sudo nginx -t

If the test is successful, reload Nginx.

sudo systemctl reload nginx

Then start and enable php-fpm service with the following commands:

sudo systemctl start php-fpm
sudo systemctl enable php-fpm

Step 5: Test PHP Processing

Create a test.php file in the web root .

sudo nano /usr/share/nginx/html/test.php

Add these lines to the file.


Save and close the file. Now in your browser address, type http://your-server-ip/test.php. You should see all your PHP info. If you are installing LEMP on your Arch Linux desktop or laptop, type or localhost/test.php.

install LEMP stack on arch linux

The test.php file is for testing purpose only. For security reasons you can now remove it.

sudo rm /usr/share/nginx/html/test.php

Enable PHP Extensions

Edit /etc/php/php.ini config file.

sudo nano /etc/php/php.ini

Find the following two lines (line 922 and 926), remove semicolons to enable these two extensions.


You can also run the following 2 commands to enable mysqli and pdo_mysql extensions on Arch Linux, so you don’t have to open the file and find the 2 lines.

sudo sed -i 's/;extension=mysqli/extension=mysqli/g' /etc/php/php.ini
sudo sed -i 's/;extension=pdo_mysql/extension=pdo_mysql/g' /etc/php/php.ini

Reload php-fpm service for the changes to take effect.

sudo systemctl reload php-fpm is used to connect PHP with MariaDB/MySQL database. is necessary to display Drupal sites. You may also need to enable imagemagick extension for PHP in order to crop and rotate images in CMS platforms such as WordPress.

Wrapping Up

Congrats! You have successfully installed Nginx, MariaDB and PHP7 on Arch Linux server! As always, if you found this post useful, then subscribe to our free newsletter to get more tips and tricks. Take care 🙂

Rate this tutorial
[Total: 25 Average: 4.7]

7 Responses to “Install Nginx, MariaDB, PHP7 (LEMP) on Arch Linux Server in 2019

  • Hi,

    You are the best! 🙂

    Thanks a lot and best regards!

  • Yu-Wei Lu
    1 day ago

    Thanks! This article help me a lot. 🙂

  • Good day to you,

    …this … *IS* the way that a tutorial walkthrough is written when it is well done.

    THANK YOU for having refreshed my faith in online help and also – of course- for your informative, keeping-me-in-the-loop assistance while I install LEMP.

    I’ll never use a script (installer or other) that I can’t understand, and I’d urge any others reading this to also adopt that “best-practice”

    Regards – I wish you much helpdesk good Karma


  • Hi,
    Thank you very much for this step-by-step guide, going through Arch Linux Wiki was really a pain for me.

    I face problems with PHP scripts not interpreted and replaced by “File not found.” message only.

    What did help is to add the full path to the HTML root directory in ‘/etc/nginx/nginx.conf’ file for the “fastcgi_param SCRIPT_FILENAME …..” line in the “pass the PHP scripts to FastCGI” section.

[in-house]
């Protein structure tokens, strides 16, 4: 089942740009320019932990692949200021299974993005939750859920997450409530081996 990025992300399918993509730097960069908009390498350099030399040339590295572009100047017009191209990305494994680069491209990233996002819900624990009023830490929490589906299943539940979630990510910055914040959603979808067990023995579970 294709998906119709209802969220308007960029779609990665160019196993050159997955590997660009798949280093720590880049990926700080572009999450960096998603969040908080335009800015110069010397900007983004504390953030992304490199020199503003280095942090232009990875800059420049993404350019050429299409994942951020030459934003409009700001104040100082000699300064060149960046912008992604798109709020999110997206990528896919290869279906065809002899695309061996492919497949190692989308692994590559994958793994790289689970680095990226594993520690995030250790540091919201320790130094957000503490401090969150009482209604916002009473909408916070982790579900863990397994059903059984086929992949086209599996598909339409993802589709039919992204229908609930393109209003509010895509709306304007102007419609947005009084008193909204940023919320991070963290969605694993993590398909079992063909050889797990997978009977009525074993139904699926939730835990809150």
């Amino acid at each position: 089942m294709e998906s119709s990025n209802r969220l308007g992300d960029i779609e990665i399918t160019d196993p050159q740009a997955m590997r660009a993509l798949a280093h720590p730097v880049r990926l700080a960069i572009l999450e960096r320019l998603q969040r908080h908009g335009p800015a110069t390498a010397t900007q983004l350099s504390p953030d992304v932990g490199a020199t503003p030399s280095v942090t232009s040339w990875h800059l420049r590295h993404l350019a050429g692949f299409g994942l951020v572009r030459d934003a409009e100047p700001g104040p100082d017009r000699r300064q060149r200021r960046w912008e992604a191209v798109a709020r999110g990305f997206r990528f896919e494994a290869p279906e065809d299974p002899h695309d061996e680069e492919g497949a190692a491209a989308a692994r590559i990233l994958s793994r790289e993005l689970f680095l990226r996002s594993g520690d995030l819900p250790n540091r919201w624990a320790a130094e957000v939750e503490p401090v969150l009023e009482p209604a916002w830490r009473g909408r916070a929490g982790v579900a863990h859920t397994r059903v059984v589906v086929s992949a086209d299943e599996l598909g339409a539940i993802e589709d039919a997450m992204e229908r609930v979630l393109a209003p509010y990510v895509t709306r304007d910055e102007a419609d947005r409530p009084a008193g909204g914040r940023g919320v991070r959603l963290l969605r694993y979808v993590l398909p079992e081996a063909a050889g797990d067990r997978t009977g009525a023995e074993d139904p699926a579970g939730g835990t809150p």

Following is what’s working for me:

    # pass the PHP scripts to FastCGI server listening on
    location ~ \.php$ {
    root /usr/share/nginx/html;
    fastcgi_pass unix:/run/php-fpm/php-fpm.sock;
    fastcgi_index index.php;
    fastcgi_param SCRIPT_FILENAME /usr/share/nginx/html/$fastcgi_script_name;
    include fastcgi_params;

    Nginx version: 1.17.8

    I still wonder what to write instead of the absolute full path to the “HTML root directory”… ?
    Would be very convenient to use a variable in the entire configuration file… 😉

    I hope that my comment may help someone else too ! 🙂
    Cheers !

    “HP” 🙂

    • Helped me… 4 years later lol apparently this is still an issue if installing base nginx instead of nginx-mainline

  • I have this error after:

    systemctl start php-fpm

    failed to start php-fpm.service: Unit php-fpm.service has a bad unit file setting.
    See system logs and ‘systemctl status php-fpm.service’ for details.

    Loaded: bad-setting (Reason: Unit php-fpm.service has a bad unit file se>
    Active: inactive (dead)

  • fotastisch
    4 years ago


    This already helped me a lot, thank you very much! (I used this excellent guide setting up a LEMP server once before.)

    Trying this again, I’m running into a problem though: Instead of showing the phpinfo, calling IP/test.php only downloads the test.php file. It works in the console, but does not show the information when called in a browser. Did something change (running php7.4)?

Leave a Comment

  • Comments with links are moderated by admin before published.
  • Your email address will not be published.
  • Use <pre> ... </pre> HTML tag to quote the output from your terminal/console.
  • Please use the community ( for questions unrelated to this article.
  • I don't have time to answer every question. Making a donation would incentivize me to spend more time answering questions.

The maximum upload file size: 2 MB. You can upload: image. Links to YouTube, Facebook, Twitter and other services inserted in the comment text will be automatically embedded. Drop file here